8. Don’t marry someone for his/her potential.
Is someone making burgers, ’cause I’m about to roast a sacred cow.
If you use the phrase, “Don’t marry her for her potential,” in a discussion, it’s considered pro-level wisdom. Everybody be like “WOAH that was cray. Revelatory bomb!”
What people seem to be forgetting is that you’ll learn 91.342% of everything you ever know during marriage.
Of course you’re marrying her for her potential! You’re marrying her because her current decision-making suggests a long-term value for character. You’re marrying him because his unflinching honesty thus far suggests a lifetime of honesty and vulnerability in your relationship. You’re marrying her because her heart posture has the potential to sustain a 60 year marriage.
Let’s not kid ourselves. Every day is a choice. A good choice today doesn’t solidify a good choice tomorrow. What we really should be focusing on are the qualities that indicate good long-term potential. I’d rather be with someone ignorant who has a heart to learn than an expert who’s convinced she has all the answers. One will grow. The other won’t.
I understand the heart behind this myth. Women have a tendency to date “fixer uppers” in order to feel needed. Guys tend to overlook obvious deficiencies because… boobs. But neither of these issues are properly addressed by saying, “Don’t marry for potential.”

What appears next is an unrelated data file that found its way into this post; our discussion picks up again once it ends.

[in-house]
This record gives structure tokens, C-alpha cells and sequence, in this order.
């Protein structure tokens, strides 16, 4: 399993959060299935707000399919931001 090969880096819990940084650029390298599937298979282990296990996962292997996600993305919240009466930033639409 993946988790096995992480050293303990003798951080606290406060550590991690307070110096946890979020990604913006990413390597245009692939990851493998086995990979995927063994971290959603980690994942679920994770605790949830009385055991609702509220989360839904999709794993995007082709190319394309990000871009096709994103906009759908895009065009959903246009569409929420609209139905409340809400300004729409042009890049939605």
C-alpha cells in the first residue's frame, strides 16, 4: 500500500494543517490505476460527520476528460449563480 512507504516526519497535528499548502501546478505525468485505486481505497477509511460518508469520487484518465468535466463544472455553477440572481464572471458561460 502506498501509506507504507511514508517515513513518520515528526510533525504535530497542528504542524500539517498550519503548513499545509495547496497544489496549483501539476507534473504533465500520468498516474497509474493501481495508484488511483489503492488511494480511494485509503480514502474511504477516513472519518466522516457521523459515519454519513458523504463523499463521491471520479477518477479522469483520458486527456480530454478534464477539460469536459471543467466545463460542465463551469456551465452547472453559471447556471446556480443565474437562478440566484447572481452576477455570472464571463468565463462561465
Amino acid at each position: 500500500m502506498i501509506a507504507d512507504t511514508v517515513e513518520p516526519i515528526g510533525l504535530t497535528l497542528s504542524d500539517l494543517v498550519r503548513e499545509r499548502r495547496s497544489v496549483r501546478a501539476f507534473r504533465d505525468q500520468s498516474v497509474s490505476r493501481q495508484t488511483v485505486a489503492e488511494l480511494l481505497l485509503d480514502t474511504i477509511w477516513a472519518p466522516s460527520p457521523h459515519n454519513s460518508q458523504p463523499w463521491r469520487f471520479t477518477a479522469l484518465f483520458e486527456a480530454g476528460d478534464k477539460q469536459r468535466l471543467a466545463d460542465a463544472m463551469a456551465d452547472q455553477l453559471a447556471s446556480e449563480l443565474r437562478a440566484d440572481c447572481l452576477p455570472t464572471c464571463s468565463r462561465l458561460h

Even if someone is a master of being single, marriage introduces a fat new batch of troubles (aka “growth opportunities”) to work out. And that’s not even mentioning children. You have an entire life ahead of you, so yes, it’s okay to marry someone for their potential to partner with you in living that life healthily and successfully.
9. You’re too young to understand
This is a favorite line of everyone who thinks their dating advice poops golden little marriage eggs. Everyone has advice to offer, and it’s usually the ones with the most ridiculously screwed-up relationship history that are most confident in raining that advice ceaselessly upon you.
(Before I rile up too much teen spirit, let’s start with Prov 16:18 and Prov 11:14. If you’re going to reject community and walk in pride, nothing I say could prevent you from a sucky life. The single best way to destroy your life is to isolate from community and ignore all advice.)
For the rest of you young people, I got news for you. You’re actually quite intelligent. You’ve been learning from your parents’ victories and mistakes for years, and you’ve also been watching the consequences of your friends’ actions, both good and bad.